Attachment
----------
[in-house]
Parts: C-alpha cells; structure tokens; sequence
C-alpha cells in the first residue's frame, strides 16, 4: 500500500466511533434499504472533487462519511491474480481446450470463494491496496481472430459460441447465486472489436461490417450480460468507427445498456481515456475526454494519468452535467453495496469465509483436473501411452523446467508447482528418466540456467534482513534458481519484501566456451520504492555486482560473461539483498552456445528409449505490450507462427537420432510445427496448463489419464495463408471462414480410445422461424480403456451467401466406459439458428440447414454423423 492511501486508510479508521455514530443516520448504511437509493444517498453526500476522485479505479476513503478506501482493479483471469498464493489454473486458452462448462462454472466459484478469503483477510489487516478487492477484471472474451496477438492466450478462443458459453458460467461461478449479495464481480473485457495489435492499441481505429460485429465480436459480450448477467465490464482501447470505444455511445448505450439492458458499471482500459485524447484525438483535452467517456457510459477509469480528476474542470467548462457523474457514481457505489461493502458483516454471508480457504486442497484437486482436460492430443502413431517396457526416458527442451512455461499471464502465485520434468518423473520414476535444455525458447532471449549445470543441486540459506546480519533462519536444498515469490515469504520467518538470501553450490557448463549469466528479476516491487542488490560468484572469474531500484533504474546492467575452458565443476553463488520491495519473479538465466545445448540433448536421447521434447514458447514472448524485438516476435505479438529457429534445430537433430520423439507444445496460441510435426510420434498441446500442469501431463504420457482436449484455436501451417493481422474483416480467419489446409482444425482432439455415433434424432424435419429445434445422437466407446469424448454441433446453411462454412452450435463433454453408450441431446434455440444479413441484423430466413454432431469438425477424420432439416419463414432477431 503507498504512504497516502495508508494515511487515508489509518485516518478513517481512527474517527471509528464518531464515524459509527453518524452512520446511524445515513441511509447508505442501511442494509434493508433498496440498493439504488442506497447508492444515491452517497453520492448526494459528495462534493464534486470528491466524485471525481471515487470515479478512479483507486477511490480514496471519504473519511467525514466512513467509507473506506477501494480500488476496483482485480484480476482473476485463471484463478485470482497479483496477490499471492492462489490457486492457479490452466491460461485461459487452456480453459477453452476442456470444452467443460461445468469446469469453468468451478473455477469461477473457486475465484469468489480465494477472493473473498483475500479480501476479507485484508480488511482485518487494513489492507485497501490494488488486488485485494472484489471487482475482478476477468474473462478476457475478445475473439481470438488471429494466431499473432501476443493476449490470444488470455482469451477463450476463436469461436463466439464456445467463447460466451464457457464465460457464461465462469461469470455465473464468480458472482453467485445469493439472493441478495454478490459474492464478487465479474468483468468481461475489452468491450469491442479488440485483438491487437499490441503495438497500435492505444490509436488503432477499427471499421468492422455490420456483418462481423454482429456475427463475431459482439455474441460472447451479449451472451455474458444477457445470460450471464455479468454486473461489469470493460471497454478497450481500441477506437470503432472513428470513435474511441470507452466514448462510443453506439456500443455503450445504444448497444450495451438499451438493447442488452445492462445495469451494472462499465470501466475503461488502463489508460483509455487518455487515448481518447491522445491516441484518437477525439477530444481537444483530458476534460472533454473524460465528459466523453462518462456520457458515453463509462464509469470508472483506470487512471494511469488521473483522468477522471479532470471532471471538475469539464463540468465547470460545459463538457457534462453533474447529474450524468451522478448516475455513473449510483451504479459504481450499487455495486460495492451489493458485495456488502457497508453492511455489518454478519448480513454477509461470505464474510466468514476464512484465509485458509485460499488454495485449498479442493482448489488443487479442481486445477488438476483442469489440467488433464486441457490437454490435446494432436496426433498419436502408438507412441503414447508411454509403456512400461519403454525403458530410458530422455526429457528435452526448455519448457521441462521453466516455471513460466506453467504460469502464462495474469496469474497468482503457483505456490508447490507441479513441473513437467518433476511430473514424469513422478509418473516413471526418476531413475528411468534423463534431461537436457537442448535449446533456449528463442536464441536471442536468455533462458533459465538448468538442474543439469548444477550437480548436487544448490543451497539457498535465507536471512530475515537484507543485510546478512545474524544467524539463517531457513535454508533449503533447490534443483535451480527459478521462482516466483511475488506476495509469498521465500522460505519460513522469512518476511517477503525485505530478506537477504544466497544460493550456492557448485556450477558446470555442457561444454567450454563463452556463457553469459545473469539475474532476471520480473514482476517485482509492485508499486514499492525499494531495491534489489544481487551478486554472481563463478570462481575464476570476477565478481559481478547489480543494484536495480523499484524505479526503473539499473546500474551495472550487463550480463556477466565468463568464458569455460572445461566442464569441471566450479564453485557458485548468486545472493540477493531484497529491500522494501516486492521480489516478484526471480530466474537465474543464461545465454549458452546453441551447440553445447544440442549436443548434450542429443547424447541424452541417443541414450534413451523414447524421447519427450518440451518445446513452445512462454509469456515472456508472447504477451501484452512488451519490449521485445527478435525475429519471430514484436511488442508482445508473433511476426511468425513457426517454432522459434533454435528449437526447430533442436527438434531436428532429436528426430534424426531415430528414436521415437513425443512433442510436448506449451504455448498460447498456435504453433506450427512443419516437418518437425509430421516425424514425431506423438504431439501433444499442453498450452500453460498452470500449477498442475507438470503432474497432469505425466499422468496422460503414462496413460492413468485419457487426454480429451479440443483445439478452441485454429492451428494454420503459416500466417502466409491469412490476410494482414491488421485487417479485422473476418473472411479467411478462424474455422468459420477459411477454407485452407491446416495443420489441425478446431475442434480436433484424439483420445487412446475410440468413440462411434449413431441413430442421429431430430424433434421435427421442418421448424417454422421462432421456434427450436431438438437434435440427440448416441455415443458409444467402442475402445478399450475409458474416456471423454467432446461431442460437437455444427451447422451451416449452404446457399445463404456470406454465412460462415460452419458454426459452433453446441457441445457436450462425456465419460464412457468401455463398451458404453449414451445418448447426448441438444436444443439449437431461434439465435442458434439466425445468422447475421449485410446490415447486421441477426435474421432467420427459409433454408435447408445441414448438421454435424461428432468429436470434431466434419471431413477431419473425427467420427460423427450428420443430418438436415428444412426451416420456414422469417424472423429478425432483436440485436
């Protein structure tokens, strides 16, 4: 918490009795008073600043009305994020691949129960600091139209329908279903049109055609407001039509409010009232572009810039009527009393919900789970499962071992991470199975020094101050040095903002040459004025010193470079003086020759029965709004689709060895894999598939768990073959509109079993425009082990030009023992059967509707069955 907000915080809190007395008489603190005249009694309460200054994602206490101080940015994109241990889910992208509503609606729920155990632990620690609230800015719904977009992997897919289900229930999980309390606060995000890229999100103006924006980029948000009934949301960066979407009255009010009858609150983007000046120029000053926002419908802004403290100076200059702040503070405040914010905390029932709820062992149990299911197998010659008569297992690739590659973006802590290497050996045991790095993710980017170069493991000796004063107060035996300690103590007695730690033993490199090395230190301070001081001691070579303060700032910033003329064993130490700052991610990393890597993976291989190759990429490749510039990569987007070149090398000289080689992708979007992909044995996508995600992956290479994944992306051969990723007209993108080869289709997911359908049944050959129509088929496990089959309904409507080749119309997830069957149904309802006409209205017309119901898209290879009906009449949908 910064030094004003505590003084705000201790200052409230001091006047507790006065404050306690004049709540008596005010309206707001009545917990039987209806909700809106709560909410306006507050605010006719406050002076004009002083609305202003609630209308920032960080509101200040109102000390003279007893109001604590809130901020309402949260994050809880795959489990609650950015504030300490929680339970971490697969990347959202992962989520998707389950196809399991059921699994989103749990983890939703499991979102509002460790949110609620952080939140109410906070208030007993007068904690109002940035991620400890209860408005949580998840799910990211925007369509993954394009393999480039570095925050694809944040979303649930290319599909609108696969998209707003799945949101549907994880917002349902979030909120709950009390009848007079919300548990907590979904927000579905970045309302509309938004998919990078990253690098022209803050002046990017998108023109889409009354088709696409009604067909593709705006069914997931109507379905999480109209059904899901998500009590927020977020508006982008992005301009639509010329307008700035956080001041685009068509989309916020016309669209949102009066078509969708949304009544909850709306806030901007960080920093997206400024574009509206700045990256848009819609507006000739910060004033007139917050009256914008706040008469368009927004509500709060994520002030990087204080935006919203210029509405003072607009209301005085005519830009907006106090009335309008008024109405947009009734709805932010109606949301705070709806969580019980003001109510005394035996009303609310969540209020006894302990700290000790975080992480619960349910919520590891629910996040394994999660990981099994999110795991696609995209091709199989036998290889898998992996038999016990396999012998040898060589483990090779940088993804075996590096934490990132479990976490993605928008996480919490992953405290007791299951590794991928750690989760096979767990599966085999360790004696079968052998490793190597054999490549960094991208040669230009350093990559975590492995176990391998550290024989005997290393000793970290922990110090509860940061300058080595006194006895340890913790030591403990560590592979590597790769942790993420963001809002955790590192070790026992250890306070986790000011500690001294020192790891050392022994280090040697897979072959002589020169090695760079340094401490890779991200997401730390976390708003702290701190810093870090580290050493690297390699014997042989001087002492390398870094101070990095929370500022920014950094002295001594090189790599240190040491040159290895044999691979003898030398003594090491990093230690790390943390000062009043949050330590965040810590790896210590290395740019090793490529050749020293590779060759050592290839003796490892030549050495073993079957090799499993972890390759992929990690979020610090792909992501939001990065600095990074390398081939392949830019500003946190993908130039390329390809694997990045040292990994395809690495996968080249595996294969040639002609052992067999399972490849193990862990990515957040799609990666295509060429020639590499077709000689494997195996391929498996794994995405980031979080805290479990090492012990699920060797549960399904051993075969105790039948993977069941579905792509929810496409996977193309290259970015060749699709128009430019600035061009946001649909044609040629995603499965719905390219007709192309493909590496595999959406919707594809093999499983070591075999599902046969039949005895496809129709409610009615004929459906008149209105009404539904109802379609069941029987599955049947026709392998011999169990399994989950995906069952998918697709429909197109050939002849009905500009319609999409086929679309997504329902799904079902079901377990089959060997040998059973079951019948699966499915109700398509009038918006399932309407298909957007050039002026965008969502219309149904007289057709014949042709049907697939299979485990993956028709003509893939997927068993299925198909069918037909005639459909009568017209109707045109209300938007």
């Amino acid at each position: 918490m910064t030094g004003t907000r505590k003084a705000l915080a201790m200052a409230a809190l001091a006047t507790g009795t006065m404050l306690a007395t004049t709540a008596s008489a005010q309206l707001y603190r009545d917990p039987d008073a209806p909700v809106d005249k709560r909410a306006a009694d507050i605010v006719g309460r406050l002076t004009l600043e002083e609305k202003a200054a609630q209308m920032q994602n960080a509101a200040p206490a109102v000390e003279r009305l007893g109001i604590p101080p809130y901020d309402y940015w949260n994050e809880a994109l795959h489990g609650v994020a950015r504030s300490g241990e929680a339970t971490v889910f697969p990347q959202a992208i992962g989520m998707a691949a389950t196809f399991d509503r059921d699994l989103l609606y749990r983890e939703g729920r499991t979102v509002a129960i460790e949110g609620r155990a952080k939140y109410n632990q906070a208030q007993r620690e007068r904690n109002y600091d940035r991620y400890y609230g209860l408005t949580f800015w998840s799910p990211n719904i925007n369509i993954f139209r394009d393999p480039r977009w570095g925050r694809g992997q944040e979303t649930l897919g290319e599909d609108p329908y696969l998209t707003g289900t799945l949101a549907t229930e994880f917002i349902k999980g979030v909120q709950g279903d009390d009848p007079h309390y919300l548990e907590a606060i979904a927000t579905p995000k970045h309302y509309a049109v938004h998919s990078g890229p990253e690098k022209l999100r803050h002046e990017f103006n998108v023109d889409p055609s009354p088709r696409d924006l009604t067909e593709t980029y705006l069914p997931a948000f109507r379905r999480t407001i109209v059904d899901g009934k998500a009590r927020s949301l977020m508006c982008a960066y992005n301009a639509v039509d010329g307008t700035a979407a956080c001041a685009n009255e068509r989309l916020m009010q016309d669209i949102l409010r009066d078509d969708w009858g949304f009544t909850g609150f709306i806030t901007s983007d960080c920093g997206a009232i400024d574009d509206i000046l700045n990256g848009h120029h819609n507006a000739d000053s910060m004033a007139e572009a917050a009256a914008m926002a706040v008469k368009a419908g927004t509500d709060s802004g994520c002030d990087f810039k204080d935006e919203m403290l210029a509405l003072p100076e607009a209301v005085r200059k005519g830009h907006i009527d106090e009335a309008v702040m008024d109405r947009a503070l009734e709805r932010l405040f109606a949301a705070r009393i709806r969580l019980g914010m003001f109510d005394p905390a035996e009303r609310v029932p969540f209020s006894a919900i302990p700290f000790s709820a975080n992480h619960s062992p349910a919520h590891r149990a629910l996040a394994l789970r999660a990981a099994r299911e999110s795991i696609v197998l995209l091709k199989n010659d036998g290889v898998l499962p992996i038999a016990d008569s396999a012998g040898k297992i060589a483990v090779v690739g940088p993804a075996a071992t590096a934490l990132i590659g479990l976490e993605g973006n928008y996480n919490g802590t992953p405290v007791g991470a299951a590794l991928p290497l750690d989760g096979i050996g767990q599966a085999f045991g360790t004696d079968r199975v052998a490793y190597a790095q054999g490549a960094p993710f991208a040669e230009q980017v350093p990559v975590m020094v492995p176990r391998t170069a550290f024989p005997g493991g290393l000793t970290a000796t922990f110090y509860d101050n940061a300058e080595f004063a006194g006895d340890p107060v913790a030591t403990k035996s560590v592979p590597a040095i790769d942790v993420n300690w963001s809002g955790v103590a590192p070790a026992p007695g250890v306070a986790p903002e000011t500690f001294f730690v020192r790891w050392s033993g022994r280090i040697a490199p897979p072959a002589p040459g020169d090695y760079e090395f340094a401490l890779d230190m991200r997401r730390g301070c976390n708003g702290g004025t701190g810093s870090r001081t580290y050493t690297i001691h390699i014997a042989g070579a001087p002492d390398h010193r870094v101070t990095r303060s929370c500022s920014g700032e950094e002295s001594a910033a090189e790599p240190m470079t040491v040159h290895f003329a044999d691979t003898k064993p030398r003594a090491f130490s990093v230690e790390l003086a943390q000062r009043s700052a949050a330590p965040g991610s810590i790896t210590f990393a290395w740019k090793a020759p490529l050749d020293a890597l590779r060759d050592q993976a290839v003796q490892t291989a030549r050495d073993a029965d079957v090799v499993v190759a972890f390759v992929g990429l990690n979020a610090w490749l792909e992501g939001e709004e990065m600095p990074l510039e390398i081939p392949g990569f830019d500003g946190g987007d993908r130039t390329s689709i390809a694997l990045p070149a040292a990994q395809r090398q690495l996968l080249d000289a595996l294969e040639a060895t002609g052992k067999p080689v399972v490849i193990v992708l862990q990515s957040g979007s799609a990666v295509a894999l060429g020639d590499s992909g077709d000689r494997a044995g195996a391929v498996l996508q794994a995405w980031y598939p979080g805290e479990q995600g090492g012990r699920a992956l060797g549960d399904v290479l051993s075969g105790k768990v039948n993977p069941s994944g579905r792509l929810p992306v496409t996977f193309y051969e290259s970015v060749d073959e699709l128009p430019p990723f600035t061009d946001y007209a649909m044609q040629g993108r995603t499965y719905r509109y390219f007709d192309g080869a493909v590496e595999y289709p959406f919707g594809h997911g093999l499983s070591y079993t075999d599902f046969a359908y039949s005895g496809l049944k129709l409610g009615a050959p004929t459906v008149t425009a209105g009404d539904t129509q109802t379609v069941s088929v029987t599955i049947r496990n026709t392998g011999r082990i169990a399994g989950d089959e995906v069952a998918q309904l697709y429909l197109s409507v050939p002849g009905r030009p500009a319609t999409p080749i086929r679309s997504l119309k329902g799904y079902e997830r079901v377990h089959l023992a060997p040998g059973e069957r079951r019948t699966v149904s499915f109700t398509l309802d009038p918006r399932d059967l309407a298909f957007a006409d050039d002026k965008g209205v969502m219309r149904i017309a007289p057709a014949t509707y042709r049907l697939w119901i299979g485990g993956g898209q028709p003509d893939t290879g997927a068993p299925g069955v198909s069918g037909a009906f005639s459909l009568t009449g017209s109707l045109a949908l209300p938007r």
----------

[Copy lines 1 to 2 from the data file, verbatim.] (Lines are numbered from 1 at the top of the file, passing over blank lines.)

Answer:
[in-house]
Parts: C-alpha cells; structure tokens; sequence